Construction Leading Lady Award: Dato' Yeoh Soo Keng
The Edge, October 1, 2018
Joining the male-dominated construction industry was a natural choice for Dato's Yeoh Soo Keng, coming as she does from a family that lives and breathes construction.
Yeoh, the executive director of various listed companies under the YTL Group, is one of two recipients of the Construction Leading Lady Award, part of the Individual Awards category in the annual Malaysian Construction Industry Excellence Awards 2018 (MCIEA), presented by the Construction Industry Development Board (CIDB).
"Initially, my father and brothers discouraged me from pursuing civil engineering as it was a tough profession for a woman. However, I convinced them that I wanted to be like them and that I could do it.
"To this day, I still love to see and discover new innovations in this industry, be it new wall forms, precast or drywall systems," she says.
After obtaining her degree in civil engineering in the UK, Yeoh returned to Malaysia and joined the family business. She was given the task of building and taking on the role of project manager for the new YTL headquarters in Bukit Bintang, Kuala Lumpur.
At the same time, YTL became the first turnkey contractor in Malaysia. Under the government's "Look East" policy then, local contractors had to step up their game to compete against Japanese and Korean contractors that had been invited to tender for projects in the country.
Yeoh had to learn about costing and procurement of building materials quickly. "I was put in a position where many responsibilities were placed on me to reorganise and strategise procurement for the group on top of being project director for many of our turnkey projects," she says.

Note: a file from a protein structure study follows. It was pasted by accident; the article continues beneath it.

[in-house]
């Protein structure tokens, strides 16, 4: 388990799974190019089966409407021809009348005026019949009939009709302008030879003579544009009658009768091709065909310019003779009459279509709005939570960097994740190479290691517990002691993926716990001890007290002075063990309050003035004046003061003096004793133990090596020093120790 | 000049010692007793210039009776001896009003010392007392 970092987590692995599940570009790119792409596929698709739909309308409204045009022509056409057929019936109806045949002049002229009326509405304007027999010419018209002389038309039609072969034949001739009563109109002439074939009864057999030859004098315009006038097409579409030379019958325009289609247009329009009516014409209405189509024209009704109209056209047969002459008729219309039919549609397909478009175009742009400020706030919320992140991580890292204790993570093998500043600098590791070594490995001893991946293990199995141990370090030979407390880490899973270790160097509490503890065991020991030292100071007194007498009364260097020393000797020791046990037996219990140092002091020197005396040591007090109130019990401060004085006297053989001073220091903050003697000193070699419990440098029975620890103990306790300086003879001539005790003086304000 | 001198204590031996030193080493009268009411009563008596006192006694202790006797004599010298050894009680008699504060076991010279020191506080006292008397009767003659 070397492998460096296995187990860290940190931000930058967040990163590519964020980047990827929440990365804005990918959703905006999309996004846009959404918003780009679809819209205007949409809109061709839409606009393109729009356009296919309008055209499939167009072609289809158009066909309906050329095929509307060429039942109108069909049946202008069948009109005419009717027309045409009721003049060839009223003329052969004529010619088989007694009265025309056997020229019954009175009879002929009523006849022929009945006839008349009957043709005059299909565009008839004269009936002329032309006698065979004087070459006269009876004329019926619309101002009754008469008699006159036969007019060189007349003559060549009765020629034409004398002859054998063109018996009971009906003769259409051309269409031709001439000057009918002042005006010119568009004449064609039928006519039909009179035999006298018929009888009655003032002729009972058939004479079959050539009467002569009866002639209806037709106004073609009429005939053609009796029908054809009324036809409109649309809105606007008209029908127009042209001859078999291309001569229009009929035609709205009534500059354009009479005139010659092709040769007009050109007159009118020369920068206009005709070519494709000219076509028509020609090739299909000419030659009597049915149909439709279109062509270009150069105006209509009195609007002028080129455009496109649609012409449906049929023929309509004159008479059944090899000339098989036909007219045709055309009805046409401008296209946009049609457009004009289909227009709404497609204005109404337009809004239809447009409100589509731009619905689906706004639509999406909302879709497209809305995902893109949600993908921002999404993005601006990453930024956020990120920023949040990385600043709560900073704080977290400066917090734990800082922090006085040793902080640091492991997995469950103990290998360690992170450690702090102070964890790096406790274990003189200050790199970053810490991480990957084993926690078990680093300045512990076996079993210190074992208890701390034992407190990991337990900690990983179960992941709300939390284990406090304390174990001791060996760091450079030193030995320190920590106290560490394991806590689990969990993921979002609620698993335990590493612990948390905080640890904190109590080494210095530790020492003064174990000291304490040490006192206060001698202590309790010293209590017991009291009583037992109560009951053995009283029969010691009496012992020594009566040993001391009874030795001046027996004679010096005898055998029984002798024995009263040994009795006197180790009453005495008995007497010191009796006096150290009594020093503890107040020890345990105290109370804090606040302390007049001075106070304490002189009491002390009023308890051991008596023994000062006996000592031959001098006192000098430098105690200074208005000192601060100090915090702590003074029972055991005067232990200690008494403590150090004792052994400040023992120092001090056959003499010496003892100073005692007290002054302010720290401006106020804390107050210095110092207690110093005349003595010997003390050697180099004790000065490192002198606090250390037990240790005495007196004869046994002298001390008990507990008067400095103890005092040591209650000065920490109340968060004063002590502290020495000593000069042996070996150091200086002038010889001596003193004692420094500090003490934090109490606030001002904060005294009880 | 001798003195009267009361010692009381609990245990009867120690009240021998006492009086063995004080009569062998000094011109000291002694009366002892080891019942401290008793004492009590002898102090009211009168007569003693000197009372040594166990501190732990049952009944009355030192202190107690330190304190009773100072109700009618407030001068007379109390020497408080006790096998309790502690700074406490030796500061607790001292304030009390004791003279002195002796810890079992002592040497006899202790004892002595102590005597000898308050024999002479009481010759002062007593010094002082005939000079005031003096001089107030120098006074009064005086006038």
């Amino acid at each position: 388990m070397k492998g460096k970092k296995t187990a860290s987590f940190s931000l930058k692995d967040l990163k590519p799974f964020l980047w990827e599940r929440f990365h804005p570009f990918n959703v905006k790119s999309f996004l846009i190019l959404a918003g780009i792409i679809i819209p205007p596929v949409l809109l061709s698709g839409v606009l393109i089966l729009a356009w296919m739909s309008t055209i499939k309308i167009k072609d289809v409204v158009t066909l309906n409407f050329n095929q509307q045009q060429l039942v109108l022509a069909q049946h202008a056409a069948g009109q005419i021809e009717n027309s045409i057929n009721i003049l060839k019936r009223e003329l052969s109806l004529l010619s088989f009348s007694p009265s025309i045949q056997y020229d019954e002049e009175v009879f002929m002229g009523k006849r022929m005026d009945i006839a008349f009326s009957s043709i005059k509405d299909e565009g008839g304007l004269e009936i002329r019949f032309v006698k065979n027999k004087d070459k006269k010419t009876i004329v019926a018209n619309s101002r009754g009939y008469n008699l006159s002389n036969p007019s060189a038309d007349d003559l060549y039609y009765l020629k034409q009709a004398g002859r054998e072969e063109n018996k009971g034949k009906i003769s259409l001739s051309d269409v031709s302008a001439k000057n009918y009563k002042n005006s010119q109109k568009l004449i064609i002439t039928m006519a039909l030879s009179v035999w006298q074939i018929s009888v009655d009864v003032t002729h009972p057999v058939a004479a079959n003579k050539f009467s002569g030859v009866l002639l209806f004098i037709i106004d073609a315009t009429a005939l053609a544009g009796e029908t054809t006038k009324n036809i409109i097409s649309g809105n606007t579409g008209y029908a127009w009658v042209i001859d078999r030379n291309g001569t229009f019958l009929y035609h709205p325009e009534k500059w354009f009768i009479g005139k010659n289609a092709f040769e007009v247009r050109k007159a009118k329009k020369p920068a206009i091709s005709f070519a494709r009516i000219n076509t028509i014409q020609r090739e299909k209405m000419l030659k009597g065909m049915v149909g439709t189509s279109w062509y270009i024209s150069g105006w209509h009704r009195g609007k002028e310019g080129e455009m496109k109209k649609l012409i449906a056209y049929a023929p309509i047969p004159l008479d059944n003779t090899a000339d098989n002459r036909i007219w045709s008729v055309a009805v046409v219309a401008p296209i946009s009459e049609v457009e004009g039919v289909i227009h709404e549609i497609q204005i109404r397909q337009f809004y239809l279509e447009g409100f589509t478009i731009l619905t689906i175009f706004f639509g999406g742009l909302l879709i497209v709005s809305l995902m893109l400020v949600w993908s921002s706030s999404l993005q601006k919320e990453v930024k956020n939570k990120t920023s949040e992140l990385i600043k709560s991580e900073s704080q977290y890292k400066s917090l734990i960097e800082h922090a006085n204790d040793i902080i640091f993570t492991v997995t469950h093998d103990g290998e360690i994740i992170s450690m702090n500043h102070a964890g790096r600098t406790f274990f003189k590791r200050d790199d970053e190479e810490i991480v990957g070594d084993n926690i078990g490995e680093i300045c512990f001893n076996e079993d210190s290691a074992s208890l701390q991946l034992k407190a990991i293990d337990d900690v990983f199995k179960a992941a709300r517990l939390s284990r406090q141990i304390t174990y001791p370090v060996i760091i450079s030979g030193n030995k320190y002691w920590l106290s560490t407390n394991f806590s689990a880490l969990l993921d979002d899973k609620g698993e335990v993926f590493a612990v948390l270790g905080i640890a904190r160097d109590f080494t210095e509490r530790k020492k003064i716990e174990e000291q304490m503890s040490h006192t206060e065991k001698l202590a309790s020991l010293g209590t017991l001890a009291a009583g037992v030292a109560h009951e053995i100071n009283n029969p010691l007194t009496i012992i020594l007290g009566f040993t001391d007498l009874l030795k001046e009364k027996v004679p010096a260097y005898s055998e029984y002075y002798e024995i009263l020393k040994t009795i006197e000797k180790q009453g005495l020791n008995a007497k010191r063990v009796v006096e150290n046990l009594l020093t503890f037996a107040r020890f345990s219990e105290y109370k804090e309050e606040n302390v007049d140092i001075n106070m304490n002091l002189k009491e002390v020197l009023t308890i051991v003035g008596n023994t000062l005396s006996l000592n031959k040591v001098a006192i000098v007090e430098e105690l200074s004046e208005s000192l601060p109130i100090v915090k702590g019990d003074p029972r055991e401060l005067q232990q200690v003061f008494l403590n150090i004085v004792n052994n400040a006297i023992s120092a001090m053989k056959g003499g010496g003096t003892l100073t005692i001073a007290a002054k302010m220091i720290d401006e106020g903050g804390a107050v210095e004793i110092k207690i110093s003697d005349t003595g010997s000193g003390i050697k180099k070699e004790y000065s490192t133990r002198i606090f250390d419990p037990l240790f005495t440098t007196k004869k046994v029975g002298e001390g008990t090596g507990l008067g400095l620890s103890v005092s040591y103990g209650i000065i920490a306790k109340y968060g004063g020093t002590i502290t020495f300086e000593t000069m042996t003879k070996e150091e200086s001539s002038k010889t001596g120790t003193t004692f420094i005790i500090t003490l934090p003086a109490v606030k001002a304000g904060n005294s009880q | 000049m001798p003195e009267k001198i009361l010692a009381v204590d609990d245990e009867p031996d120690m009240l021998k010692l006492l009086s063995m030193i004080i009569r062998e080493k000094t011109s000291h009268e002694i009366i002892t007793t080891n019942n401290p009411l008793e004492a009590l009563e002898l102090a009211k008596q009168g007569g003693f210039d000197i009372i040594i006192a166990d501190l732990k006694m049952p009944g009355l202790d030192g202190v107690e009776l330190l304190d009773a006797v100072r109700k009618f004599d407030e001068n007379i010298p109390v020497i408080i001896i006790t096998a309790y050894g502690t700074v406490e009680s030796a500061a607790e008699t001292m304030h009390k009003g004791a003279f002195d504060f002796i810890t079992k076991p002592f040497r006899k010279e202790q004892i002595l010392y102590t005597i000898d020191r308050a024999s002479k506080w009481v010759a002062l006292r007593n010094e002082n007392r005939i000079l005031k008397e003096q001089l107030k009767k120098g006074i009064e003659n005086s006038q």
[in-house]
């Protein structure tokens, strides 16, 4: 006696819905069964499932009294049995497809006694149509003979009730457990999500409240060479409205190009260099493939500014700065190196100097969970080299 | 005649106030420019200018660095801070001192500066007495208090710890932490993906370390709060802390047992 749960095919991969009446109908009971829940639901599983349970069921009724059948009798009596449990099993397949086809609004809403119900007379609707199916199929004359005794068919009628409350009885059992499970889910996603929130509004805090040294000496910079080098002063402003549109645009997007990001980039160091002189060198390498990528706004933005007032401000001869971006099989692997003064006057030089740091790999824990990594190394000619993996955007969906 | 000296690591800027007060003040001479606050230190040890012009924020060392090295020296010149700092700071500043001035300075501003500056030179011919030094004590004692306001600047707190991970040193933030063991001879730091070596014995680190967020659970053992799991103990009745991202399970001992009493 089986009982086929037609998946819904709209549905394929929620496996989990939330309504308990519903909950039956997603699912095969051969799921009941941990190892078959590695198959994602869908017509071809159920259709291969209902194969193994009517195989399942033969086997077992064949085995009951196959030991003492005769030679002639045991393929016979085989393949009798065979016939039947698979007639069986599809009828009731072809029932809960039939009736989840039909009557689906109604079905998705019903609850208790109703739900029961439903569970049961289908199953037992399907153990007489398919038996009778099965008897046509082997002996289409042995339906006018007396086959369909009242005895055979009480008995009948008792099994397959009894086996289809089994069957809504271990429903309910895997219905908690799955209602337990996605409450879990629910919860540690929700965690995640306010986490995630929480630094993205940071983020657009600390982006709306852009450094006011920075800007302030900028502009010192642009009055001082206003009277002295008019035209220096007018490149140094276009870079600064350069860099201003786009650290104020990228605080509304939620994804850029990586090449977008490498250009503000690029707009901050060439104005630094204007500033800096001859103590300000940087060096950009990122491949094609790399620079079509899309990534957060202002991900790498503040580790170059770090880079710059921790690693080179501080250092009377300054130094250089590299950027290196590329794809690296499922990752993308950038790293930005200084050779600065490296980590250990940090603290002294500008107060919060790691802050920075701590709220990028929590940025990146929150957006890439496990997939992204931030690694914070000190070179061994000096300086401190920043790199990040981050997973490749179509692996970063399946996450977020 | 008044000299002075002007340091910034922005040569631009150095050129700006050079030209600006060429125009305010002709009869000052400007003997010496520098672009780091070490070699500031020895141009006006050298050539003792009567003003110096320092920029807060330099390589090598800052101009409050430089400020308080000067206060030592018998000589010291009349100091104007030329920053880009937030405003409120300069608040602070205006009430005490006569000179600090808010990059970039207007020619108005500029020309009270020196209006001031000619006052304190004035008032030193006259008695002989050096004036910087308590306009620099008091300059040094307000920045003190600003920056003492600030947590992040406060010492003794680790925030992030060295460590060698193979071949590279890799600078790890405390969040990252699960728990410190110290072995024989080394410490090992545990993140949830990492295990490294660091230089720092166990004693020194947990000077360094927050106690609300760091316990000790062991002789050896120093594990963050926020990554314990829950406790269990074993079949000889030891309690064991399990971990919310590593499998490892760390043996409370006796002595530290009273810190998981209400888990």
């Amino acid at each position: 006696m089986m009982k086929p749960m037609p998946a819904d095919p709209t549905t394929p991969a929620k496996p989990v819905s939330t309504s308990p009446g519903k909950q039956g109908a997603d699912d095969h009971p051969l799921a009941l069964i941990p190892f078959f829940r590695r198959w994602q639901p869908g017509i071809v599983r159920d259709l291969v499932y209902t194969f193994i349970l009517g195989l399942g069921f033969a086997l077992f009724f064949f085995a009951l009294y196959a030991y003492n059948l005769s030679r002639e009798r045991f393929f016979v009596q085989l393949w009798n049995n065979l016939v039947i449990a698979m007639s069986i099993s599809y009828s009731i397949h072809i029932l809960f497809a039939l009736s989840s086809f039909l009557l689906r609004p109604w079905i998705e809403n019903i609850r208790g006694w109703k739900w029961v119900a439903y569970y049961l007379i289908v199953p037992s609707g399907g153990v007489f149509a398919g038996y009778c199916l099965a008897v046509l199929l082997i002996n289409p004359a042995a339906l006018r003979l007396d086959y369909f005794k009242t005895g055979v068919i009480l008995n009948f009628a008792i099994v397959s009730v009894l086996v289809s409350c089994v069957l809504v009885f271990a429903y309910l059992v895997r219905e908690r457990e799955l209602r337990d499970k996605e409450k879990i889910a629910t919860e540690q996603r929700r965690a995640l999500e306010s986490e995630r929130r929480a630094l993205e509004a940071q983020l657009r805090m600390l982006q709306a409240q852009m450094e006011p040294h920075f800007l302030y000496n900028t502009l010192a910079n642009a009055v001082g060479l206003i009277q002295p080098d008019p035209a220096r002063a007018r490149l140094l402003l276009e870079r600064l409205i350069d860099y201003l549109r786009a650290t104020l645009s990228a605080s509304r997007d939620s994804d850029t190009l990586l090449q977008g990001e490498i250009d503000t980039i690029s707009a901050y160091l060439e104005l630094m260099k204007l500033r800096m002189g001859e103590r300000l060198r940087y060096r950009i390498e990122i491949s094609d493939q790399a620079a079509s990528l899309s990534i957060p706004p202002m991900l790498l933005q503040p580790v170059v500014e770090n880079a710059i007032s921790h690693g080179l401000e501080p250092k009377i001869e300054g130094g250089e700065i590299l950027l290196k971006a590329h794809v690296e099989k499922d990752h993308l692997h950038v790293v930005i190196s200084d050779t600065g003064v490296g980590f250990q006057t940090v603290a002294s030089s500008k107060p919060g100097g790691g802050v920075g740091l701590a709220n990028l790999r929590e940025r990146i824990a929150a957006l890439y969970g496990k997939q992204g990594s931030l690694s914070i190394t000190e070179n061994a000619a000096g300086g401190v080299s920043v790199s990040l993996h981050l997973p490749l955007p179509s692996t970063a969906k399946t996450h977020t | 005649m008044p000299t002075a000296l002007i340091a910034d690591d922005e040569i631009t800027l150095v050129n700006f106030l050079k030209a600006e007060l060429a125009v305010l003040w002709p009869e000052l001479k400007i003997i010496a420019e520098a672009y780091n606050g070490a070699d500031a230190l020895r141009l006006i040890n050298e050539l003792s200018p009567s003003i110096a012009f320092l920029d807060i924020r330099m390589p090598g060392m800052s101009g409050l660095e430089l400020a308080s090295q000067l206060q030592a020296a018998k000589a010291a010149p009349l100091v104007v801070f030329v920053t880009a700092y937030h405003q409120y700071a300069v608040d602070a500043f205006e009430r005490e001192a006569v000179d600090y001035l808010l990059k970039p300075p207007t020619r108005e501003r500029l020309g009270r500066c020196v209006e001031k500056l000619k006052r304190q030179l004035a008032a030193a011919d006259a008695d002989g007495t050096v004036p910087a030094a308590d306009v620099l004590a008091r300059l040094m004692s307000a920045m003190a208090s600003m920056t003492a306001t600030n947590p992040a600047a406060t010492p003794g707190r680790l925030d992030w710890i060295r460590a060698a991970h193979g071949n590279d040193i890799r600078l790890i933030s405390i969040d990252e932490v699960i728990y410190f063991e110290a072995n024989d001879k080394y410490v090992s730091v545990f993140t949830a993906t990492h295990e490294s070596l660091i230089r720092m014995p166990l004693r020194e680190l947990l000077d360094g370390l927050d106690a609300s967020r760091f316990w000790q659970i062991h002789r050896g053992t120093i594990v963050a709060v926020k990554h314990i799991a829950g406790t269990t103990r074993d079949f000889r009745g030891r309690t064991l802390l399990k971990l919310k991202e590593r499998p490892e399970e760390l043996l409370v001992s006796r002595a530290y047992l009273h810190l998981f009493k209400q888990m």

She has now been in the industry for 33 years, and played a key role in building over 50 major projects with a total construction cost of about RM7 billion. Some of the projects she was involved in include the British High Commissioner's residence, The Ritz-Carlton and the National Art Gallery in Kuala Lumpur.
She has never faced any major challenges as a woman in the male-dominated industry.
However, being brought up in a traditional Chinese family - where the roles of men and women are clear cut and different - she "had to work harder to prove that I could be their equal. By dedicating myself to extra hard work, I managed to earn the respect of my parents and siblings."
The construction industry is not the easiest to work in, but it is very rewarding when one succeeds, Yeoh says.
For young women who aspire to join the industry, this is her advice: "when you are a woman in an industry filled with men, working hard and standing side by side next to the men, doing the same work, will be your best advocate. Have integrity, perseverance and passion."